If a cap doesn't twist free, and the cap is metal, not plastic, heat the cap with a heat gun and grip it with the bare teeth of a slip-joint pliers.
If heating doesn't work, or your faucet is plastic, cut the cap with a rotary tool and a cutting wheel. Then jam in a flat-blade screwdriver and widen the opening until the cap unscrews. Buy a replacement cap at the home center. Coat the new cap threads with plumber's grease to prevent it from sticking again.
If the hex wrench that comes with your repair kit won't loosen the setscrew on the faucet, don't force it—you'll just ruin the head. Spend a few bucks for a 3/8-in.-drive hex socket kit. Buy a tube of valve grinding compound and apply a dollop to the hex tip to reduce the likelihood of stripping the setscrew. Then use a ratchet to break the screw free. If it still won't budge (and the handle is metal and not plastic), try heating it with a heat gun. As a last resort, drill out the center of the setscrew and use a screw extractor to remove the rest of it. Buy a new setscrew and coat it with anti-seize compound before reinserting it.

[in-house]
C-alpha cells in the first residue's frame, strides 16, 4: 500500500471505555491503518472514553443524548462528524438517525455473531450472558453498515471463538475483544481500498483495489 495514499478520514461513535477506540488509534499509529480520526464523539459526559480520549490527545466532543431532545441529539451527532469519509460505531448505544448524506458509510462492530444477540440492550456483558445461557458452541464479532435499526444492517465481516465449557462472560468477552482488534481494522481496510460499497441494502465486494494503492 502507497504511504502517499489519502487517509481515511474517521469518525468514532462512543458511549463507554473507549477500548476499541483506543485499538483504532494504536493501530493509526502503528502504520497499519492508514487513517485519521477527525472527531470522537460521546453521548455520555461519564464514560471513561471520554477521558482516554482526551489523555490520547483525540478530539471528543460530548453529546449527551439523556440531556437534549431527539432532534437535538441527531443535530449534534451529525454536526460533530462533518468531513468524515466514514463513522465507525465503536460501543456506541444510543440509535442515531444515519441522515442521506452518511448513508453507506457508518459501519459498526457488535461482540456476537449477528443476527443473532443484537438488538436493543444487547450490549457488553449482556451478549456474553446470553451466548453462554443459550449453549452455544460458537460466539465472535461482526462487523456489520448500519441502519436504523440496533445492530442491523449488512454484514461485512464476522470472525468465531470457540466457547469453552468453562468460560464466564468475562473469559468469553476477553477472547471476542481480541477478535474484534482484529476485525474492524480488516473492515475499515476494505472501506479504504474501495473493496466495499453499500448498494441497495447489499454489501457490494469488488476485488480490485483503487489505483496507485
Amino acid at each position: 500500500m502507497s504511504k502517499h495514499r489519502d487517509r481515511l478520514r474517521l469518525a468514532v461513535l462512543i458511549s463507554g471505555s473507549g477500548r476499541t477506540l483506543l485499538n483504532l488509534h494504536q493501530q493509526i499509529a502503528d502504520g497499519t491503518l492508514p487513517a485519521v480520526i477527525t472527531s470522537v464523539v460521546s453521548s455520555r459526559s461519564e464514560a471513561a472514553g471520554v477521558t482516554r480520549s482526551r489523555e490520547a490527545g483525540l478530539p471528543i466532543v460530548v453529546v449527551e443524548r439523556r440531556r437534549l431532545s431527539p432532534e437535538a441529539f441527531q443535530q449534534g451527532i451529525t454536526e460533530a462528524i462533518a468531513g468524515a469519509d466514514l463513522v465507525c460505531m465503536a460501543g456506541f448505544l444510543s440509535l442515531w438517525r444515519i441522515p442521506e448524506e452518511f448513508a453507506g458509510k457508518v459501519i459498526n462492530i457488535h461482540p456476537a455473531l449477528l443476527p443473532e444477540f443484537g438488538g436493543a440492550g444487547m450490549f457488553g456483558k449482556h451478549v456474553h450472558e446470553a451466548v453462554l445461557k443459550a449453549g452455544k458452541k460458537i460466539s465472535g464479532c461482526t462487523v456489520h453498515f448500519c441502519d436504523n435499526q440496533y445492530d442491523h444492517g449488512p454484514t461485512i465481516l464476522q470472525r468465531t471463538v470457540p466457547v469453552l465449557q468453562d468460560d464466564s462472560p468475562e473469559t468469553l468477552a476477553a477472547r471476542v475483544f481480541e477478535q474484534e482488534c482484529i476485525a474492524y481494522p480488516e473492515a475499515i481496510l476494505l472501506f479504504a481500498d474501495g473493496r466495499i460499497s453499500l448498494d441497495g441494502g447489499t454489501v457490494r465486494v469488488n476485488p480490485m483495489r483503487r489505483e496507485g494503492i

Replacement cartridges usually come with a plastic loosening tool. If the cartridge is really stuck, the loosening tool can actually break off the cartridge ears and turn the job into a real nightmare. Even if you get the cartridge to rotate, you may still have to yank hard to get it out. Save yourself a lot of time (and sweat) by forking over a few bucks for a cartridge puller from amazon.com or a home center. Install it and pull the cartridge in minutes.
It makes sense that a pivoting kitchen spout will leak if the O-rings are worn. But brass wears too. So if you've replaced the spout O-rings and the leak reappears in a few months (or weeks), check the inside of the spout.